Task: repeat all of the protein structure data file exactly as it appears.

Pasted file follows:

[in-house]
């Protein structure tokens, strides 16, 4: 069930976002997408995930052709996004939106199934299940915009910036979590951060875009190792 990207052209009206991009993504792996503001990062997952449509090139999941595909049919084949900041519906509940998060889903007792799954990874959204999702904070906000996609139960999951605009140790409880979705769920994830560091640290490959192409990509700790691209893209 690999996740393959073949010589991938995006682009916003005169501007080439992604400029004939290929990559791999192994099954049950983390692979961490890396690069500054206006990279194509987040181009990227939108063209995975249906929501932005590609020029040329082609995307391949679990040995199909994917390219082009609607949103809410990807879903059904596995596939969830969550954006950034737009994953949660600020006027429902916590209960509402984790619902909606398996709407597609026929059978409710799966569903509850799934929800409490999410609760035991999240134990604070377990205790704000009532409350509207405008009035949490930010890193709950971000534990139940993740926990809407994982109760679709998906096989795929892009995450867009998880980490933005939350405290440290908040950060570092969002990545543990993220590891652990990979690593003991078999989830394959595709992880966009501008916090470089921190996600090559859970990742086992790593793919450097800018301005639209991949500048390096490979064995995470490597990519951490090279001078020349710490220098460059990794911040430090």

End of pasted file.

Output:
[in-house]
């Protein structure tokens, strides 16, 4: 069930976002997408995930052709996004939106199934299940915009910036979590951060875009190792 990207052209009206991009993504792996503001990062997952449509090139999941595909049919084949900041519906509940998060889903007792799954990874959204999702904070906000996609139960999951605009140790409880979705769920994830560091640290490959192409990509700790691209893209 690999996740393959073949010589991938995006682009916003005169501007080439992604400029004939290929990559791999192994099954049950983390692979961490890396690069500054206006990279194509987040181009990227939108063209995975249906929501932005590609020029040329082609995307391949679990040995199909994917390219082009609607949103809410990807879903059904596995596939969830969550954006950034737009994953949660600020006027429902916590209960509402984790619902909606398996709407597609026929059978409710799966569903509850799934929800409490999410609760035991999240134990604070377990205790704000009532409350509207405008009035949490930010890193709950971000534990139940993740926990809407994982109760679709998906096989795929892009995450867009998880980490933005939350405290440290908040950060570092969002990545543990993220590891652990990979690593003991078999989830394959595709992880966009501008916090470089921190996600090559859970990742086992790593793919450097800018301005639209991949500048390096490979064995995470490597990519951490090279001078020349710490220098460059990794911040430090």